The Cubs are heading in the opposite direction. Darvish was their best player last year and likely would have been again in 2021. With Jon Lester and Jose Quintana both free agents, the current rotation consists of Kyle Hendricks, Davies, Alec Mills, Adbert Alzolay, and Colin Rea, with only Hendricks and Davies projecting as above average. None of the rest of the players acquired figure to be of significant help to the Cubs in the next three years.

It is tough to understand the direction the Cubs are going. Coming off their 2016 title, they went all in for another, trading for Quintana and Cole Hamels, signing Darvish (and Tyler Chatwood), and holding on to their pending free agents as well as Kyle Schwarber, a popular name in trade rumors. That plan mostly worked in 2017 and ’18, when they won 92 and 95 games, respectively, though they failed to get back to the World Series. But while the Cubs had three years of team control remaining for Kris Bryant, Javier Báez, and Anthony Rizzo after that ’18 campaign, as well as two more of Hendricks, Lester and Quintana (with Darvish in tow for the long haul), they also had a payroll of over $200 million and a farm system low on impact and depth. Inaction at that point meant fewer wins in both the present and the future.

Instead, Chicago did nothing that offseason to supplement a win-now team (aside from extending Hendricks) or work toward building a sustainable winner in the future. A predictably disappointing 2019 followed, and despite a winter full of talk of change on the North Side, the Cubs’ only notable move was replacing Joe Maddon with David Ross at manager. They still won the division, thanks in part to a great performance by Darvish, who produced a whopping 44% of the team’s total pitching WAR, only to get knocked out of the playoffs by the Marlins in the first round. And while even a Darvish-less Chicago should still contend in a weak NL Central, there are only two players on the roster under team control beyond next season who project to be worth more than two wins: Hendricks, who turned 31 last week, and Ian Happ. The Cubs’ payroll for next season has now dropped below $140 million with no signs that ownership plans on increasing it; if there is another championship window on the horizon, it’s unclear when it will open.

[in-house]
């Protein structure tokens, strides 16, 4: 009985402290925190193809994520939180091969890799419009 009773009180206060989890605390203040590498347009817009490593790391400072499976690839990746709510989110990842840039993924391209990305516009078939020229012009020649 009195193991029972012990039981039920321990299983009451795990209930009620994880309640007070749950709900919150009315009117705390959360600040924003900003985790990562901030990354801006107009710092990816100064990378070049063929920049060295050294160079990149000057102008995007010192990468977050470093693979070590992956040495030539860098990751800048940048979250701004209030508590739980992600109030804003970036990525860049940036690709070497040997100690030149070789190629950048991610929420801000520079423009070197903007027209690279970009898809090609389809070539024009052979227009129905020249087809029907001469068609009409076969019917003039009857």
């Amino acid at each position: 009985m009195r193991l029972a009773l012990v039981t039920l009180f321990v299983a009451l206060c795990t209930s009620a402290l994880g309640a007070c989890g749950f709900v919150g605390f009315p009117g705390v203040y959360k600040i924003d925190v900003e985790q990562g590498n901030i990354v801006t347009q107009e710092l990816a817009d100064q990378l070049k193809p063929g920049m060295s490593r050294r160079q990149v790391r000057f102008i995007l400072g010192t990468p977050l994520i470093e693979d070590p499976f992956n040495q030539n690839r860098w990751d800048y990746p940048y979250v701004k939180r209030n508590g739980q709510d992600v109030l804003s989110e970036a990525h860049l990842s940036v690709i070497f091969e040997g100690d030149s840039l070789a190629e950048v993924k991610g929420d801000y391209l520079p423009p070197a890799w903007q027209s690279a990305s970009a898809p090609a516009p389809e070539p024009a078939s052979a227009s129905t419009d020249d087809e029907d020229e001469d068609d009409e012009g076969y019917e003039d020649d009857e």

The Cubs are a win-now team not trying to win now, potentially sacrificing a last title run for another potential one many years into the future. And after this year, they won’t be one future star or free agent away from winning: Consider that it took multiple top draft picks, two phenomenal trades, and several big hits in free agency just to make the 2016 championship happen. Sustainability means little when the level you are hoping to sustain is not all that close to reality. It’s possible the Cubs just received a future star in this deal — the Padres spent nearly $5 million in total signing bonuses on them — but that won’t be clear for another few years. That’s of no help to Rizzo, Bryant, Báez, Hendricks, or even Happ, who will be a free agent after the 2023 season.

With minimal investment, the Cubs could have made themselves clear NL Central favorites and stayed well below the competitive balance tax if they wanted to. They chose instead to cut costs under the guise of building a sustainable winner. San Diego’s payroll projects to exceed Chicago’s by quite a bit right now, and that says a lot more about what the Cubs are trying to do than the Padres.





Craig Edwards can be found on twitter @craigjedwards.

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marchandman34
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marchandman34

Will be interesting to see Longenhagen’s take on the prospects, seems underwhelming in return for Darvish, franchise won’t do diddly for a half decade, sport is hurt further by a big market team waving the white flag. Hope the Brewers or someone steps up in the Central to try and compete.

Okra
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Okra

The Pirates, Reds, and Cubs are all actively trying to field worse teams in 2021 and the Brewers likely have no money. There has never been a better time for the Cardinals to spend and be a little aggressive in trades. They won’t catch LA or SD, but StL could dramatically increase their odds of winning the division if they push some chips in. Plus, none of other 4 teams in the NL Central have a great outlook for the 2022 season either.

sadtrombone
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sadtrombone

This is absolutely the Cardinals’ year if they want it. A couple of strong relievers, an outfielder or two, maybe even bringing Wong back if the price is right, and the NL Central is theirs. If they’re worried about money, they should call up the Giants and see if they’d like to buy a low-level prospect for taking Dexter Fowler.

techzero
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techzero